The Mandleve painting at the camp depicts the elephant along a river bank, where he was frequently found. It includes an original photograph of ivory traders, which is indicative of the times when the Magnificent 7 roamed freely and the plight they faced with increasing poaching pressure on the larger tuskers. In the bottom left corner is a dung beetle, with the relief of a coelacanth fish to the right of it. The significance of these inclusions in the painting depicts the life span of elephants, being the largest land mammals with the longest life spans.
Hannes du Plessis was born in Hennenman in the Orange Free State in 1950. Educated at the Pretoria School of Art for advanced technical education, Hannes acquired the skills necessary to express his passion for life and the world around him. Working from his studio in Johannesburg, Hannes has been creatively involved in the arts since the late 70s. He believes that through observation, the spirit of a place can be portrayed, creating a narrative as you filter the visual experience through your own spirit and soul. In doing so, he aims to touch the heart of the observer. Hannes du Plessis’s naturalistic paintings are very well received. He has progressively made his mark on the international art market, with work in private and corporate collections throughout the world, including Japan, United States, Italy, Portugal, Germany, Great Britain and Australia. The work has evolved over the years in a meaningful way to display an integrity, maturity of style and technique, which underscores his commitment to his subject. Over and above his contributions to corporate and private art collections, Hannes receives commissions, parallel to his naturalistic work, for portraits of officials in government as well as a number of collectors and their families, producing some striking examples which reflect his intrinsic understanding of his subjects.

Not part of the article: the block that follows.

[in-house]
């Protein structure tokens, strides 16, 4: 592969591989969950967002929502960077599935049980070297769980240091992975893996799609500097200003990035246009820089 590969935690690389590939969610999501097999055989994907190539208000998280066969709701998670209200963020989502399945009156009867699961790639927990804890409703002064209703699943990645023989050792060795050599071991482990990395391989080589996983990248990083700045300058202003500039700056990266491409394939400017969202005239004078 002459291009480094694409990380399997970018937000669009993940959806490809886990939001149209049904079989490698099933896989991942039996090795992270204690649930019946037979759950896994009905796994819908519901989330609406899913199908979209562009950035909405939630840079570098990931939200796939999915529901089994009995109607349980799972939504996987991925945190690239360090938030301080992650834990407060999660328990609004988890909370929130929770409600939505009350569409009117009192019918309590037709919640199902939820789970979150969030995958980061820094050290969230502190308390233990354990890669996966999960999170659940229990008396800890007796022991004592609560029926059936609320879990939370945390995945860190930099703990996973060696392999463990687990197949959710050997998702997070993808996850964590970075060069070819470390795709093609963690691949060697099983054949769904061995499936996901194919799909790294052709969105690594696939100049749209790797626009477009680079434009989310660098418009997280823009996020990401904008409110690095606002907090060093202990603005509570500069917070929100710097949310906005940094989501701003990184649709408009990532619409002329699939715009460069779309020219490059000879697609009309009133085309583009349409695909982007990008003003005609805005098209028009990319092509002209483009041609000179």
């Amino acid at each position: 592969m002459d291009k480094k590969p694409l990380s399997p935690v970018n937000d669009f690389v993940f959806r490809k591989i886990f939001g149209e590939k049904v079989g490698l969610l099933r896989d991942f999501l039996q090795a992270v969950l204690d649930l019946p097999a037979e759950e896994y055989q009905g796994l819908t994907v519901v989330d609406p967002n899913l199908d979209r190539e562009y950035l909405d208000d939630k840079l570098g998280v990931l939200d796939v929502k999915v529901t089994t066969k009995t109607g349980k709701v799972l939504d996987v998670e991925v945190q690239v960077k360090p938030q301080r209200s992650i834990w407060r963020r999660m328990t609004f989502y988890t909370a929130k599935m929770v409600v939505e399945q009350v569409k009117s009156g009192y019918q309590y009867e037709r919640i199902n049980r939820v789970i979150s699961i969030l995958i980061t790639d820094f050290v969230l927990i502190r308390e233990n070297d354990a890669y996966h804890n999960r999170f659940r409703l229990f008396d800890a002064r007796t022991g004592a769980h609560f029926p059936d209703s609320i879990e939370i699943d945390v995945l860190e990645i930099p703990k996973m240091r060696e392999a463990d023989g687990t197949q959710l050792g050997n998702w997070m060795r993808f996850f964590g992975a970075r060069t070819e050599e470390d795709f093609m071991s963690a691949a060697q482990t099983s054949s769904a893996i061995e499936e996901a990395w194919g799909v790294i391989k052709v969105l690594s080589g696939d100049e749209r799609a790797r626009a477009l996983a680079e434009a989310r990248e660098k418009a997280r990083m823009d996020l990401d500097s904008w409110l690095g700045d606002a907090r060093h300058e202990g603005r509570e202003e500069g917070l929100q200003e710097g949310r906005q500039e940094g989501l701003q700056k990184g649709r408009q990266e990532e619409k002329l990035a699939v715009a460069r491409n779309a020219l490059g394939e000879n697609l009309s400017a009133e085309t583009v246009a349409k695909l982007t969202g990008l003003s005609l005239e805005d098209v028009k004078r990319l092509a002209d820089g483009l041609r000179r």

The inspiration of the Mandleve painting was to ‘capture the dimensions of the African bushveld and the essence of Africa’.
As magnificent as this great tusker was, so is the painting which depicts his lost spirit. It serves as a reminder to us of the true African experience, which is synonymous with Makweti Safari Lodge.
Special gratitude to the following people for providing more intimate insight into the painting, its story and to Mandleve.
- Hannes du Plessis – artist of the painting, thank you for the information into your inspiration and creativity when depicting this magnificent elephant displayed at Makweti Safari Lodge.
- Andre Burger – COO of Welgevonden Game Reserve, who found Mandleve’s carcass in the Kruger National Park. We are grateful for your input of this memorable day.
- Mandleve Painting – Neil Davison
- Dining area, fire place, painting – David Ross
Text – Neil Davison